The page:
So I’m here now. It’s the autumn after the summer before and every day I’m living the life that I spent years looking forward to. Sometimes I’ll be walking down the street by myself in this unfamiliar place and everything will click and I’ll realize that this is my life now. I lived through each day to get to the next day and the next and all those days have led me to here. This city, this unfamiliar place that still feels strange to call home. I can’t say it without a bad feeling in my mouth, without a sort of cognitive dissonance. But this is where I’ve always wanted to live so I must love it.
It’s summer. What a time to be alive. Out my window all I can see is endless blue and all I can hear are the tinkling sounds of sunny days. The cars breezing by on their way away, the lazy wind chasing after them. Usually I would find some secluded place filled with sunbeams and soak it all in, but this summer is different. This is the summer before ___.
The summer before university, the summer before living on my own, the summer before adulthood, before change, before ends and beginnings. This is the summer with too much to lose and the things that can be gained are still too far away to be tangible.
So here I am, staring into the blue and trying to tie up loose ends. Maybe it would be easier to just cut the strings tying me to this place instead of helplessly trying to salvage them by tying weak knots that will only fray. Perhaps it’s a useless endeavour, trying to pull the past with you into the future. The strings of childhood are too weak to withstand time anyway and dragging them on will only make me more sorry to see them go when they inevitably break.
Summer used to be the haven between changes, the place where I could pause life for a bit, just a bit. But this summer is too rushed, too much like a whirlwind pushing me ever closer to…where exactly? To my next destination, to the stage of where I’m meant to be. Maybe summer finally got tired of being the Stop Between and decided not to be anymore.
Or, maybe I’m just growing up. And growing up means that you can’t always just stare into the blue and listen to the world pass by. Growing up means that you have to become the world and move along with it.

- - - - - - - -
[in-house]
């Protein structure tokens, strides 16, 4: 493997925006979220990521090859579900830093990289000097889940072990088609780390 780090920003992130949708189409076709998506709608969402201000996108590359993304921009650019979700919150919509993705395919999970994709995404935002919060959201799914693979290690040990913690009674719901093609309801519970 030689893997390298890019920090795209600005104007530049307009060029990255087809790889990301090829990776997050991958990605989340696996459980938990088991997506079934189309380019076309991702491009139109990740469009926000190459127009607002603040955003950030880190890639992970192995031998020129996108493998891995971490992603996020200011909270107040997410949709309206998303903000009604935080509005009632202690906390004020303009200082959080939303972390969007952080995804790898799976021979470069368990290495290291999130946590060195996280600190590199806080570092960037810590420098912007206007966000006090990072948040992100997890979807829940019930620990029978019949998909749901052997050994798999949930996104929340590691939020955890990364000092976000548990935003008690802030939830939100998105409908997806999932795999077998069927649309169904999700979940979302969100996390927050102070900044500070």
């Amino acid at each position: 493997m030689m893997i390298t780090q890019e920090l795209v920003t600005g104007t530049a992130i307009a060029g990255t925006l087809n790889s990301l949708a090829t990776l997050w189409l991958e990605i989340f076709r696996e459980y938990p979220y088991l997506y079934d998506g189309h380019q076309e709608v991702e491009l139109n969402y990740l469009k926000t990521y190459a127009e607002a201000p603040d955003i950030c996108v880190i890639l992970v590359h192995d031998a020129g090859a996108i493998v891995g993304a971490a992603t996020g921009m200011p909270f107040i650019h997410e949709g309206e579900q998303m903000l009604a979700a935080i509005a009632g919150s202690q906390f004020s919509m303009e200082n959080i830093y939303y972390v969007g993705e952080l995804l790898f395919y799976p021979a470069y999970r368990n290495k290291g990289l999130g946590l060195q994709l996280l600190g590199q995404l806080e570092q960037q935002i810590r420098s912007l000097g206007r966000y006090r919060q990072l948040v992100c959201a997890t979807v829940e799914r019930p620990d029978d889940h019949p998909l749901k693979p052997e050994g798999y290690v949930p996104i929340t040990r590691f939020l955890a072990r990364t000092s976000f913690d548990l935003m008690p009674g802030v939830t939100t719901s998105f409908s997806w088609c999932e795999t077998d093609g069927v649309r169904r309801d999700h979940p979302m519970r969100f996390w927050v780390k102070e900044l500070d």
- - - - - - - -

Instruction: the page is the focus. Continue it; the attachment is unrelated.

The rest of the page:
I’m usually late to the game when it comes to the hip new products that cool kids use, and never was this more true than with Spotify. Only today did I discover their “Discover Weekly” playlists, and to say that it has totally revolutionized my musical life would be an understatement. Listening to all these beautifully emotive songs, a memory that is inextricably tied with music suddenly surfaced.
My family loves to take road trips, and one factor that determines whether a trip is memorable or not is its playlist. Cruising down the highway, music floating above your head—why, it’s what all great movie montages are made of. During one particularly long drive down the California interstate, the sun gently shone, the hills serenely rolled by, and We Are Young by fun. blasted all around the small car. I rested my head by my window and watched as the glowing landscape blurred in front of my eyes in this perfect moment. Now the song We Are Young will always be tied with sunny California, peaceful drives, and contentment.
Memory is a strange thing. How does one decide what to keep and what to throw away? Sometimes you try your hardest to remember a particular moment in time, but no matter how hard you hold on, it slips away and is lost forever. I like to think that there is an invisible world where lost memories live. It’s right in our own world, we just can’t see them. Your lost memories are all around you, floating right above your head. Every once in a while one will break through the barrier between our world and theirs and for a moment, the tiniest fraction of a moment, you will remember that long lost summer day or a dream you thought you would never see again. This happens to me often and brings me a lot of happiness when a memory suddenly washes over me. I want to document a few of these fleeting moments and what better way to do it than with alliteration?
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When I was about six years old, my parents sold their business and bought an RV. Along with the vehicle came with a VHS titled “Go RVing”. Caught up in the excitement of a shiny new purchase and the promise of weekends spent in the wilderness, we popped the tape into our VCR and gathered around the TV. I was immediately entranced. The screen showed images of happy families with a variety of RVs swimming in pristine lakes and laughing by the campfire. Grandparents lounged in the shade while children scampered along the river in perfectly clean clothing. It was a paradise, and one that was promised to me with our own RV. It’s embarrassing to look back on it now, but the tape quickly became my favourite “movie”, and I watched it at least once on every trip (groans inwardly). I don’t know why I loved it so, but I remember laying in front of our tiny TV in our RV after a long day outdoors and watching the perfect nuclear family give a tour of their RV. I had forgotten all about this tape until GoRVing popped up on my Instagram feed a few days ago. How simple childhood was.